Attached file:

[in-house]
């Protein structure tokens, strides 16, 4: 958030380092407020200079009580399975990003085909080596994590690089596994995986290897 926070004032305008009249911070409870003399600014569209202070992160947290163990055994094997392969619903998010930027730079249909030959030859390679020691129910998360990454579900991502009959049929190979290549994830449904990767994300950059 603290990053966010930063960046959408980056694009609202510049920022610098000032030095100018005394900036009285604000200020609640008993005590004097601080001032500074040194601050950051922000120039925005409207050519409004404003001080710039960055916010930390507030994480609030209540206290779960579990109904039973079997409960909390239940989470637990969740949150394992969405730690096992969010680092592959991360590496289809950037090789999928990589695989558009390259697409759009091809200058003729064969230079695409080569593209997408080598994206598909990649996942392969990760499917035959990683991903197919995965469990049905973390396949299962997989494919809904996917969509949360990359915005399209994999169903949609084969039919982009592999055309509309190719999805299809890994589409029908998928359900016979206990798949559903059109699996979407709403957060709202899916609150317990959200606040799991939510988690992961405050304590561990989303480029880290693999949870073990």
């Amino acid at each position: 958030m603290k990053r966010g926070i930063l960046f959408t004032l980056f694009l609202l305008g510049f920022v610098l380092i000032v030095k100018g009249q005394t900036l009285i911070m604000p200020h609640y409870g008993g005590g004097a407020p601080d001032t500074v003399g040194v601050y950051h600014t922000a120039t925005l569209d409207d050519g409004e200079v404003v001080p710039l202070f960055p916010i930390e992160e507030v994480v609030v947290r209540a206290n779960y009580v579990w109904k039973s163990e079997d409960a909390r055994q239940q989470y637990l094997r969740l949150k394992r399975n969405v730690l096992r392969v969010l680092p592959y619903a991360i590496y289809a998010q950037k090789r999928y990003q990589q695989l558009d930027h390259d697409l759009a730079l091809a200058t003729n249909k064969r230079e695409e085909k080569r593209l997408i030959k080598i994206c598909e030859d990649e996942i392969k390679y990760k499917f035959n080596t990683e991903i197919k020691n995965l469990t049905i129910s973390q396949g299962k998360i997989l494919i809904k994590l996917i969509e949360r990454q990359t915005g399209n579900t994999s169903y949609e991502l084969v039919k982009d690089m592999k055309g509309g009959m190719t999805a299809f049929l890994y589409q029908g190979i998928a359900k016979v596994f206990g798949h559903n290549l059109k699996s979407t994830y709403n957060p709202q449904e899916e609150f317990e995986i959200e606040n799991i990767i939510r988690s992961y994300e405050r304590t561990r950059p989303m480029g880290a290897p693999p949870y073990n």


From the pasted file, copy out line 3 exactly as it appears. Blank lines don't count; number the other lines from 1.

């Amino acid at each position: 958030m603290k990053r966010g926070i930063l960046f959408t004032l980056f694009l609202l305008g510049f920022v610098l380092i000032v030095k100018g009249q005394t900036l009285i911070m604000p200020h609640y409870g008993g005590g004097a407020p601080d001032t500074v003399g040194v601050y950051h600014t922000a120039t925005l569209d409207d050519g409004e200079v404003v001080p710039l202070f960055p916010i930390e992160e507030v994480v609030v947290r209540a206290n779960y009580v579990w109904k039973s163990e079997d409960a909390r055994q239940q989470y637990l094997r969740l949150k394992r399975n969405v730690l096992r392969v969010l680092p592959y619903a991360i590496y289809a998010q950037k090789r999928y990003q990589q695989l558009d930027h390259d697409l759009a730079l091809a200058t003729n249909k064969r230079e695409e085909k080569r593209l997408i030959k080598i994206c598909e030859d990649e996942i392969k390679y990760k499917f035959n080596t990683e991903i197919k020691n995965l469990t049905i129910s973390q396949g299962k998360i997989l494919i809904k994590l996917i969509e949360r990454q990359t915005g399209n579900t994999s169903y949609e991502l084969v039919k982009d690089m592999k055309g509309g009959m190719t999805a299809f049929l890994y589409q029908g190979i998928a359900k016979v596994f206990g798949h559903n290549l059109k699996s979407t994830y709403n957060p709202q449904e899916e609150f317990e995986i959200e606040n799991i990767i939510r988690s992961y994300e405050r304590t561990r950059p989303m480029g880290a290897p693999p949870y073990n």